“For me there are neither locks nor bolts, whatsoever I desire is mine.”
Three Wesen (I had thought ‘vessen’, pardon my non-Germanic vocabulary) rob a jewelry store (and kill the owner in the process) trying to find three valuable coins. But they find nothing after scouring through their stash when they get home because as Harper (Parker?) the Coroner discovers later, the store owner had swallowed them.
Harper/Parker (both?) tells Nick and Hank it was the coins that actually killed the owner and not the explosion the Wesen had used to break into the vault the owner was hiding in. Hank puts the coins in an evidence bag and takes it with him even though Harper/Parker is very hesitant to let him do that, wanting to wait for the toxicology report on them (or maybe because of something else?)
Nick and Hank get a call from cops after they find the BMW the three thieves used. Inside, the three Wesen are surprised by another man, also a Wesen, and also looking for the coins. Two of the thieves end up shooting each other and the man pins the longer haired thief to the floor.
Nick and Hank storm in and the longer haired guy transforms into his Wesen state and runs out the back door. The other man stands still and allows Hank to roughly take him to the floor. Nick tells Hank to cool it as he handcuffs the guy and sees his true form.
They bring him in and tell Renard about the case, but he is also very interested in the coins. Hank gets defensive about the coins, but he reluctantly hands them over to the captain. With the swastikas on the coins, Nick and Hank immediately assume they are German, but Renard tells them about how the swastika means good luck in Buddhism and Hinduism and eternity for the Chinese.
Hank wants them back to take to the evidence room, but Renard says he’ll take care of it. Nick takes Hank out of the office and Renard looks at the coin and gives some Frenchman a call. He tells the Frenchman that he’s got the coins of Zakynthos.
Nick goes in to question the man, Farley Kolt. Kolt tells Nick all about the thieves and the coins, how the swastika is a symbol of good fortune and the lion’s head on the other side equals power. The coins have a strong influence on men, a devastating effect on its owner. And they’ve had many owners in their lifetime, from Roman emperors to the Han Dynasty to the Nazis.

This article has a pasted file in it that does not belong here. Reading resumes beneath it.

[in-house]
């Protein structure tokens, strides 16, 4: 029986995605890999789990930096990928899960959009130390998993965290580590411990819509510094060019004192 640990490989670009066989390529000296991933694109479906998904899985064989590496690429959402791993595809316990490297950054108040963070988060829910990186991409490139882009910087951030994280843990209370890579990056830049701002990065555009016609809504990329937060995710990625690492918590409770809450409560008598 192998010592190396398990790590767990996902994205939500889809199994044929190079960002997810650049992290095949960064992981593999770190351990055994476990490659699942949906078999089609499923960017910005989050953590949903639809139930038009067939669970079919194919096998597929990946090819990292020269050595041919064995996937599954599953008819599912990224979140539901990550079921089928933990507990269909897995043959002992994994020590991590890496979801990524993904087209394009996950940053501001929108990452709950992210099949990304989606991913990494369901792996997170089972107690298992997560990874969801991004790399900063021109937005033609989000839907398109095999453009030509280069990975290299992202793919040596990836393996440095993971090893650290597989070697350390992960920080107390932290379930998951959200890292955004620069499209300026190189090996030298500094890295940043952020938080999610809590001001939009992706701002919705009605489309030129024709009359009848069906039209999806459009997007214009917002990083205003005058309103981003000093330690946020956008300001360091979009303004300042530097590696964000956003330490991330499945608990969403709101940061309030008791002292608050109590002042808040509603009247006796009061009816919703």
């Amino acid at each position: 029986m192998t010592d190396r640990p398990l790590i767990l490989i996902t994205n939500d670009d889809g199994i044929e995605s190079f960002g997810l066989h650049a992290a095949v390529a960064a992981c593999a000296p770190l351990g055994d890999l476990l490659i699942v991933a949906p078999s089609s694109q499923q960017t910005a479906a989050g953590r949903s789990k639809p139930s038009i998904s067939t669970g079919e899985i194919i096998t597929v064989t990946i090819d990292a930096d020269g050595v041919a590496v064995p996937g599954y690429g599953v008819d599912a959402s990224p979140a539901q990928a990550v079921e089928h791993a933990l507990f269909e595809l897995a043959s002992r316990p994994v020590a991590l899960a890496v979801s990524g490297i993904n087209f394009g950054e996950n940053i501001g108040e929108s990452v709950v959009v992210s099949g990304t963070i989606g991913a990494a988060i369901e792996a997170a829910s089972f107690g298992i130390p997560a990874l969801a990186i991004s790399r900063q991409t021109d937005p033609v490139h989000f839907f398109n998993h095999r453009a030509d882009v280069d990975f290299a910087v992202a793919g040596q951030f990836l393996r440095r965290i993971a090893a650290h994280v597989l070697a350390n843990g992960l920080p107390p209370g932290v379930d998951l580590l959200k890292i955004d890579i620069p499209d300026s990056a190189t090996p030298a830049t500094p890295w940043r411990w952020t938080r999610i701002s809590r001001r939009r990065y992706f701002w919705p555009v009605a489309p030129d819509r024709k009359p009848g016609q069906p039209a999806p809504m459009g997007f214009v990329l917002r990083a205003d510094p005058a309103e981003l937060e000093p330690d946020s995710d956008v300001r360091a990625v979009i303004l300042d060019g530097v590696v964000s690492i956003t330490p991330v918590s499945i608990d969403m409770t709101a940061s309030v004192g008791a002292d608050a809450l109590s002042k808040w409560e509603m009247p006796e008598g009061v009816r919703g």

But only a few people knew of the exact whereabouts of the coins… Grimms. When the identity of the Grimm protecting the coins was found, they were killed. Nick asks who the Grimm was. Kolt says the woman protecting the coins was the sister of the woman he loved. When the Grimm was killed, the woman he loved left him to take care of her sister’s son.
Nick’s interest has suddenly piqued. He asks where the Grimm was killed… Rhinebeck, New York. Nick asks Sgt. Wu to find out more info on a Soledad Marqueza, the Wesen who had managed to run away.
He then takes to his computer to search for “Auto Accident Rhinebeck New York 1994” and he finds a newspaper article. Meanwhile, Harper/Parker leaves the coroner’s office to head to her car and home, but Marqueza pops in and forces her back inside.
Nick goes researching and Monroe arrives to help translate the German. The Schakaln (the thieves) eat babies. The Steinadler (Kolt) is a tricky fellow whom one is never sure of what his intentions are.
Meanwhile, a shirtless Renard plays with the coins. He later gets out of bed and looks down to find a crowd of people ready to worship him. He wakes up from his dream. Across town, Marqueza interrogates Harper/Parker about the coins then knocks her out after she tells him they are in police possession.
Next morning, Hank is feeling all better. He doesn’t know what came over him last night, being all hyped up. Nick tells him Kolt has been cleared by ballistics and that they have confirmation Soledad Marqueza is the third thief. Renard comes in dressed in full Captain’s garb. He calls for a press conference to talk about the “present state of law enforcement in the city.” In some motel room, Marqueza is changing his appearance and undresses the dead cop from the night of the robbery.